What has become clear in recent years is that vehicular cycling – teaching cyclists to behave like car drivers – has at least one very critical shortcoming: it did not do much to increase the number of cyclists on American roadways. While cycling rates exploded in the Netherlands and Denmark – which were experimenting with, and then gradually perfecting, protected cycle tracks – in America, cycling rates have yet to surpass 1 percent. In Denmark, 16 percent of all trips are by bicycle. In the Netherlands, the number is 27 percent nationwide and 57 percent in cities.
While there are many aspects of Danish and Dutch culture and law that helped produce their remarkable cycling rates, it seems clear that the physical infrastructure played an important role, said Roskowski.
“You cannot convince a person who is not comfortable riding on the road to be comfortable riding in the road,” she said. “You cannot market them into it. You really have to change how the streets work.”
Another reason vehicular cycling has fallen out of favor with many top advocates and planners is that it has become clear that the whole philosophy is an obstacle to increasing diversity in the cycling community. There is evidence that women in particular are less likely to get involved in cycling in the absence of dedicated infrastructure. The same sort of concern applies to anyone who isn’t at the height of their physical fitness – children, the elderly, and novices.
One obstacle for advocates in overcoming safety concerns, however, is that there simply haven’t been enough examples of functional protected bike lanes in the United States yet to rigorously study.
“Because these facilities are relatively new in this country, the body of research is relatively small,” Roskowski said. “You have to have them on the ground before you can study the effects of them.”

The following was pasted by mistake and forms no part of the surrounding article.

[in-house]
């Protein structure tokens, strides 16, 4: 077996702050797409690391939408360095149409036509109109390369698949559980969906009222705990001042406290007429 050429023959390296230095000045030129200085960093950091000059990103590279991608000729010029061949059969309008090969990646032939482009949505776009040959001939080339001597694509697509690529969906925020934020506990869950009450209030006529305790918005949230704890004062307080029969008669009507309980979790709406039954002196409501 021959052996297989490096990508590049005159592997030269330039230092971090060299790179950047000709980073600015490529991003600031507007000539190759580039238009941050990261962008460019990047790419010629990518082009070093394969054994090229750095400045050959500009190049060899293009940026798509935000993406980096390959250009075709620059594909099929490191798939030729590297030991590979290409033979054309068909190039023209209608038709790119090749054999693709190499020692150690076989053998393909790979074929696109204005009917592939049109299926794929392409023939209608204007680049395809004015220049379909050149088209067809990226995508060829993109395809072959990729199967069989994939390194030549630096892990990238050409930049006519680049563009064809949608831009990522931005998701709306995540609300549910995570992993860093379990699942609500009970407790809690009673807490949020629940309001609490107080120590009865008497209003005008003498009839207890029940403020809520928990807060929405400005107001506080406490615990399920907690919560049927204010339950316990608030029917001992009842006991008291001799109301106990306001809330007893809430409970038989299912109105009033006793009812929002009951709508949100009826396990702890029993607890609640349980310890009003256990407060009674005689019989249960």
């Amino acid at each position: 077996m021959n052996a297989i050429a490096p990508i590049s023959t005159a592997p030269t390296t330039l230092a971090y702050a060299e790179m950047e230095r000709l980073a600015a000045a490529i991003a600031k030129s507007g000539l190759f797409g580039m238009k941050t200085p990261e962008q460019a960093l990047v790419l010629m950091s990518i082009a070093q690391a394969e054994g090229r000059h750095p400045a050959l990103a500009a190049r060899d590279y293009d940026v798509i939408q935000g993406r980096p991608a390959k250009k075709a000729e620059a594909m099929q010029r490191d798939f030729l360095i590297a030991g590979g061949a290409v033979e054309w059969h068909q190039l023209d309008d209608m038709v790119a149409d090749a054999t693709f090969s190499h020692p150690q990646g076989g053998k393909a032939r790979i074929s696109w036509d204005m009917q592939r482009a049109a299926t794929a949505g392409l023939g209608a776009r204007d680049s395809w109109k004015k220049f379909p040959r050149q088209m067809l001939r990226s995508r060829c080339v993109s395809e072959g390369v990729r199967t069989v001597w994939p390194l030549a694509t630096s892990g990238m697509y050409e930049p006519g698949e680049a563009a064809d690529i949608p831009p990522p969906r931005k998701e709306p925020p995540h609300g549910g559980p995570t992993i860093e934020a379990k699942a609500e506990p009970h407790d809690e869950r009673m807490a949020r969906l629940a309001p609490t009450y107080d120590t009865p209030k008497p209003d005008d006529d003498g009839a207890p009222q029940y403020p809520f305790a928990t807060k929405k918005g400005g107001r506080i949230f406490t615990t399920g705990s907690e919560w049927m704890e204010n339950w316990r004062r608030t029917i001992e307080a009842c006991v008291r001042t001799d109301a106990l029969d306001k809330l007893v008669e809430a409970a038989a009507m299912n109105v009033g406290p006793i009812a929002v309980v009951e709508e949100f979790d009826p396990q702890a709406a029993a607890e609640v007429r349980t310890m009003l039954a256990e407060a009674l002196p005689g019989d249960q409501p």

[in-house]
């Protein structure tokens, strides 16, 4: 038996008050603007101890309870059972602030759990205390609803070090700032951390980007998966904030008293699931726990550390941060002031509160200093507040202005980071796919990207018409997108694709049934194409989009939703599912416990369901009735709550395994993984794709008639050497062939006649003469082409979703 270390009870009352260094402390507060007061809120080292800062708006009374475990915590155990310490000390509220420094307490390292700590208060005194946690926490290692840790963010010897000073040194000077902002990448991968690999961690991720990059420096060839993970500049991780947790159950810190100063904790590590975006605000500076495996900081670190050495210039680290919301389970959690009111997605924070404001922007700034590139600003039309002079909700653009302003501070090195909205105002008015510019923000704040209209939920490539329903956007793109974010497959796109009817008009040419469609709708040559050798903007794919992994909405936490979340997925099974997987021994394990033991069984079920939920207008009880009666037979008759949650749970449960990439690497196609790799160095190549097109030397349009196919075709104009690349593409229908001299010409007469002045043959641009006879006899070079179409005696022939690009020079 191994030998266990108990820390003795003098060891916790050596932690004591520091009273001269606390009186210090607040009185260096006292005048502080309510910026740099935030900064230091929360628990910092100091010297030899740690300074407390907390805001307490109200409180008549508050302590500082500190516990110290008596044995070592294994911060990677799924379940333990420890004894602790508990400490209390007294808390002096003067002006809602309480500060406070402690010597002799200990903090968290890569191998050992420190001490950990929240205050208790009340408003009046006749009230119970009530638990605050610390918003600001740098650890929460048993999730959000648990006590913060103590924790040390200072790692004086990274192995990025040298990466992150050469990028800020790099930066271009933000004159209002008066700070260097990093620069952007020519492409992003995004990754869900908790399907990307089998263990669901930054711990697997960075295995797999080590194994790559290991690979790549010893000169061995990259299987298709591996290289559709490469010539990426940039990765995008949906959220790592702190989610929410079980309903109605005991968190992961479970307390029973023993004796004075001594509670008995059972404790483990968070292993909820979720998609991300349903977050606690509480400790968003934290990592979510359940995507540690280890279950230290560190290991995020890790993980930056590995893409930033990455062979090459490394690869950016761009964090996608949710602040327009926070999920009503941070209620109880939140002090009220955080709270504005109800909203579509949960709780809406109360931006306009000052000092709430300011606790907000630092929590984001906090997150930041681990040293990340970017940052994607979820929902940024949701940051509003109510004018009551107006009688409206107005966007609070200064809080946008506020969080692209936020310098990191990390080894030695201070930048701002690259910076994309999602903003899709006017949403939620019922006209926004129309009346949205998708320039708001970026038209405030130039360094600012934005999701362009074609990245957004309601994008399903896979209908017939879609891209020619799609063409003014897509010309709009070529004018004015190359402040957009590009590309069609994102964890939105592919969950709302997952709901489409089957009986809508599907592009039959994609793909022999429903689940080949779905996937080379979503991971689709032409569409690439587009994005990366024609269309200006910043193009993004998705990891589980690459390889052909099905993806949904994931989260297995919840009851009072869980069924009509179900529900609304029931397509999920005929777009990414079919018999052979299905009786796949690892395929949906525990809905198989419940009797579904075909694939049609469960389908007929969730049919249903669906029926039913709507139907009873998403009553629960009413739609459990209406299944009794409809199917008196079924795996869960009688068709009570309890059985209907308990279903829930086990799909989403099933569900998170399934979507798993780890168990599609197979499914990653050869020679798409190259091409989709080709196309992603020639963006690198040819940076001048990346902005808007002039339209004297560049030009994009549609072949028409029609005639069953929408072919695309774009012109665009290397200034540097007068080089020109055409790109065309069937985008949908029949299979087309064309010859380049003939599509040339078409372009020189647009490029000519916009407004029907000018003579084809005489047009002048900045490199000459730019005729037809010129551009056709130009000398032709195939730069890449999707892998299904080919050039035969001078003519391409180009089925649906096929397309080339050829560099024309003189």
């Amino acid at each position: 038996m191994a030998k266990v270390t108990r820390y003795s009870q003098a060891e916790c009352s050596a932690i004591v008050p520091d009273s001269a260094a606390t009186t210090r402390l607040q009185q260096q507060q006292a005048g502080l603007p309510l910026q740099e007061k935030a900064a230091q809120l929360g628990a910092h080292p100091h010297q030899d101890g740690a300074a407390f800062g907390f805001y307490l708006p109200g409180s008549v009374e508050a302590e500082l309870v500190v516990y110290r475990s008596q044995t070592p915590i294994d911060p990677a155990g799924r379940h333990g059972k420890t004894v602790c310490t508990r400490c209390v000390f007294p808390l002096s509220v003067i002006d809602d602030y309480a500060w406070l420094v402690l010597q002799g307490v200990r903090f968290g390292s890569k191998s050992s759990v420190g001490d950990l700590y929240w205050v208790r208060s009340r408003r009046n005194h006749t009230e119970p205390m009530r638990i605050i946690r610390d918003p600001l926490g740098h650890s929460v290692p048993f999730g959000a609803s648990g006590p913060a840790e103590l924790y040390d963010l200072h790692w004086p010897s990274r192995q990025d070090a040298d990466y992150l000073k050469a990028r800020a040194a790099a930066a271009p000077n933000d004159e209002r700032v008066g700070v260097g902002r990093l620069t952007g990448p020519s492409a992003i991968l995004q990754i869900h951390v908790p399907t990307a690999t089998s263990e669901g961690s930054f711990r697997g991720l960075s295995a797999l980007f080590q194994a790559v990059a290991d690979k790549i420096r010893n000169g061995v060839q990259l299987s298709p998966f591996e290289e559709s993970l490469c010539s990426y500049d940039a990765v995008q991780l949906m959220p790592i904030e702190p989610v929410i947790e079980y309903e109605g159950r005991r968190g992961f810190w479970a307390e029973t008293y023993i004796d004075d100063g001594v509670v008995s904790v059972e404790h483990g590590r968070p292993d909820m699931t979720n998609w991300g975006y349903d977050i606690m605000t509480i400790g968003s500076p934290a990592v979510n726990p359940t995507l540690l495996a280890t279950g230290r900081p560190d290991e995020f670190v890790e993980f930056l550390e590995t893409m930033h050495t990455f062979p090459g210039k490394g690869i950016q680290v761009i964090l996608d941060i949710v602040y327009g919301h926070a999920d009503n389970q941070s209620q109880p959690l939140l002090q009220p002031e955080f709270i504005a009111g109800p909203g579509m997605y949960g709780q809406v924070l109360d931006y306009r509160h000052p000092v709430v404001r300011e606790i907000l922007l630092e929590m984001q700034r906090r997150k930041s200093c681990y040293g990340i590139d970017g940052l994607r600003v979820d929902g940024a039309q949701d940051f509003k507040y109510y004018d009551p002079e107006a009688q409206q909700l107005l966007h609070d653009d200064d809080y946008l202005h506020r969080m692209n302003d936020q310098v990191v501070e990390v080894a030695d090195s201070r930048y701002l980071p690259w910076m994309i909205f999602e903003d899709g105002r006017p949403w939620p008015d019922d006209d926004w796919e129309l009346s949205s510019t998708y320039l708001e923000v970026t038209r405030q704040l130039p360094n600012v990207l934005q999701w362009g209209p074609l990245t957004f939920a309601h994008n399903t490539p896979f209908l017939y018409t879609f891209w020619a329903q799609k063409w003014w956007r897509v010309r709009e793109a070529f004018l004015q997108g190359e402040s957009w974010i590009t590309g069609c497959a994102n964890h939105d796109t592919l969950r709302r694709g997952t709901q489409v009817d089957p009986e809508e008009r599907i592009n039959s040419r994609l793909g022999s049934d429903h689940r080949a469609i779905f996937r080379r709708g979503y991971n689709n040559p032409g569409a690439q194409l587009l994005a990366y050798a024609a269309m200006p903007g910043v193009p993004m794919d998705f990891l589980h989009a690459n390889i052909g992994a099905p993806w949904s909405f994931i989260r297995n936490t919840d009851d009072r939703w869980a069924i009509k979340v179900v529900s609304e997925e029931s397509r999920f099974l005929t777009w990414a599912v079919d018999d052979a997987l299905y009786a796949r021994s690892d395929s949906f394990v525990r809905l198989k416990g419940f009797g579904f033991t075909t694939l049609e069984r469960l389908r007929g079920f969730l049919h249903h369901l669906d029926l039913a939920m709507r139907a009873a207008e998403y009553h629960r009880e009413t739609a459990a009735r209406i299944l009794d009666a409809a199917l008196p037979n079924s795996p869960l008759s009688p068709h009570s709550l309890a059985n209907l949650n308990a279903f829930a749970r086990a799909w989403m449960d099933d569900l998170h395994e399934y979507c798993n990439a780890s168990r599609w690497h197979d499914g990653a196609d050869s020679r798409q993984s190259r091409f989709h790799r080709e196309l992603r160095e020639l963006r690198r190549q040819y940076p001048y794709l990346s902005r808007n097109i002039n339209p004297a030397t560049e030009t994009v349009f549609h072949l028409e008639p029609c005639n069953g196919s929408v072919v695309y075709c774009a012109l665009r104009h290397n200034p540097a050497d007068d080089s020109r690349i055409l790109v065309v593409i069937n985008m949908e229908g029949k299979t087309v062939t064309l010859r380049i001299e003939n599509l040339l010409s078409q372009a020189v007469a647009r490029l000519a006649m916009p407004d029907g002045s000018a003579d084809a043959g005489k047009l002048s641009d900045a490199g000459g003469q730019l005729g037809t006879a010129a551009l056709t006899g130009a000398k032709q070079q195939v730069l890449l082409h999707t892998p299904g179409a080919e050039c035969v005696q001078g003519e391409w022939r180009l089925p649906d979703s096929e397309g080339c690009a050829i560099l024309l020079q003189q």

Installing these facilities takes professional engineering judgment, consideration of the individual context, and it may even take adjustment. Roskowski said that the designers of these facilities have to use care to make sure, in particular, that intersections are carefully engineered.
“The devil is in the details of how you design them,” she said. “Especially two-way [protected bike lanes]: you’re basically inserting a little two-way street in the middle of an intersection, and it gets really complicated. You have to think about how you control the bike traffic, how to control the pedestrian traffic, and how to control the car traffic.”
The first protected bike lanes in the United States were built in the late 1800s, in places like Pasadena, CA, and Ocean Parkway in New York City. What distinguished these early cycle tracks from today’s recreational trails is that they were also separated from pedestrian activity. This early cycle track development, however, occurred during a period before cars were in wide use, when bicycling was enjoying an early renaissance in the United States.
That movement helped spur the “good roads” movement calling for the first paved roads in the United States – lobbied for mainly by a coalition of cyclists and farmers, who wanted to use the roads for agricultural vehicles. Beginning in the 1930s, however, cars took over American roadways. And through a calculated campaign by automotive lobbying groups, cars eventually supplanted almost every other activity that used to take place on American roads.
Between that period and 2007, scant few facilities that would qualify as separated cycleways were built in the United States – mostly in college towns. Boulder, CO, built one in the early 1990s that city officials report is still functioning quite well today.
But until New York City and its visionary transportation commissioner Janette Sadik-Khan began building protected bike lanes in 2007, with the Ninth Avenue cycle track, these facilities were a rare and unorthodox treatment in the United States. However, beginning in 2008, New York City’s example helped set off a new wave of innovation. Portland’s first protected bikeway was built in 2009 on SW Broadway. Washington’s Pennsylvania Avenue followed in 2010, as did San Francisco’s Market Street.
Introducing a New North American Design Manual for Bicycle Infrastructure
One major obstacle to innovative bike infrastructure has been inertia on the part of the traffic engineering profession. Many of the high-ranking officials within the American Association of State Highway and Transportation Officials still subscribe to the vehicular cycling philosophy.
AASHTO does not address protected bike lanes and considers green paint to be an “experimental” street treatment in its “Green Book,” the gospel of traffic engineering. Because of this, traffic engineers in many cities have refused to install protected bike lanes out of concerns about liability.